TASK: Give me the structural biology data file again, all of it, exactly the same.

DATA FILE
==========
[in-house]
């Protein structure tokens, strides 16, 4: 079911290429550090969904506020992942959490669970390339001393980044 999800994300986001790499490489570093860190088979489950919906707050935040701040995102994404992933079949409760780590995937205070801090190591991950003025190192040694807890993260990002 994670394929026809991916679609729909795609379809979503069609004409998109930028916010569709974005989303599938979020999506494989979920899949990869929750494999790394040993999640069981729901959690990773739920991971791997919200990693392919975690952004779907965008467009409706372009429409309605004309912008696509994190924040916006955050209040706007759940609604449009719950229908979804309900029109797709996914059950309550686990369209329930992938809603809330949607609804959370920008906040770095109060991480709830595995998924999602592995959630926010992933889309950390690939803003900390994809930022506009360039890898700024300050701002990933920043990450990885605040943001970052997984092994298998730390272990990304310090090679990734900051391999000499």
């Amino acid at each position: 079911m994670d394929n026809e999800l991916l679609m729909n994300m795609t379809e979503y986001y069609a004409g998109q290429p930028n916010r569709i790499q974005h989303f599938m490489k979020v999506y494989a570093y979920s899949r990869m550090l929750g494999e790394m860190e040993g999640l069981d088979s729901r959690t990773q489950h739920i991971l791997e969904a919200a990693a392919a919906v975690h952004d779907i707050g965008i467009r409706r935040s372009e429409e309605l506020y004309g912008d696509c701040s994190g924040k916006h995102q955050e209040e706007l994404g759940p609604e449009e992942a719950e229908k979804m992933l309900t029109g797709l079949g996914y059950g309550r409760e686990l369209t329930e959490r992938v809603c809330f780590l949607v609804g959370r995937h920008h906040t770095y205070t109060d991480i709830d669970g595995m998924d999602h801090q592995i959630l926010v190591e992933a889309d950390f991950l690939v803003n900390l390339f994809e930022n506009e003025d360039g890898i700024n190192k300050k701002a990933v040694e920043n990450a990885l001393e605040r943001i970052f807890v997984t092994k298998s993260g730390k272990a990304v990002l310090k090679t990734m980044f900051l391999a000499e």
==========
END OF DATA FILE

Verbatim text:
[in-house]
């Protein structure tokens, strides 16, 4: 079911290429550090969904506020992942959490669970390339001393980044 999800994300986001790499490489570093860190088979489950919906707050935040701040995102994404992933079949409760780590995937205070801090190591991950003025190192040694807890993260990002 994670394929026809991916679609729909795609379809979503069609004409998109930028916010569709974005989303599938979020999506494989979920899949990869929750494999790394040993999640069981729901959690990773739920991971791997919200990693392919975690952004779907965008467009409706372009429409309605004309912008696509994190924040916006955050209040706007759940609604449009719950229908979804309900029109797709996914059950309550686990369209329930992938809603809330949607609804959370920008906040770095109060991480709830595995998924999602592995959630926010992933889309950390690939803003900390994809930022506009360039890898700024300050701002990933920043990450990885605040943001970052997984092994298998730390272990990304310090090679990734900051391999000499």
């Amino acid at each position: 079911m994670d394929n026809e999800l991916l679609m729909n994300m795609t379809e979503y986001y069609a004409g998109q290429p930028n916010r569709i790499q974005h989303f599938m490489k979020v999506y494989a570093y979920s899949r990869m550090l929750g494999e790394m860190e040993g999640l069981d088979s729901r959690t990773q489950h739920i991971l791997e969904a919200a990693a392919a919906v975690h952004d779907i707050g965008i467009r409706r935040s372009e429409e309605l506020y004309g912008d696509c701040s994190g924040k916006h995102q955050e209040e706007l994404g759940p609604e449009e992942a719950e229908k979804m992933l309900t029109g797709l079949g996914y059950g309550r409760e686990l369209t329930e959490r992938v809603c809330f780590l949607v609804g959370r995937h920008h906040t770095y205070t109060d991480i709830d669970g595995m998924d999602h801090q592995i959630l926010v190591e992933a889309d950390f991950l690939v803003n900390l390339f994809e930022n506009e003025d360039g890898i700024n190192k300050k701002a990933v040694e920043n990450a990885l001393e605040r943001i970052f807890v997984t092994k298998s993260g730390k272990a990304v990002l310090k090679t990734m980044f900051l391999a000499e």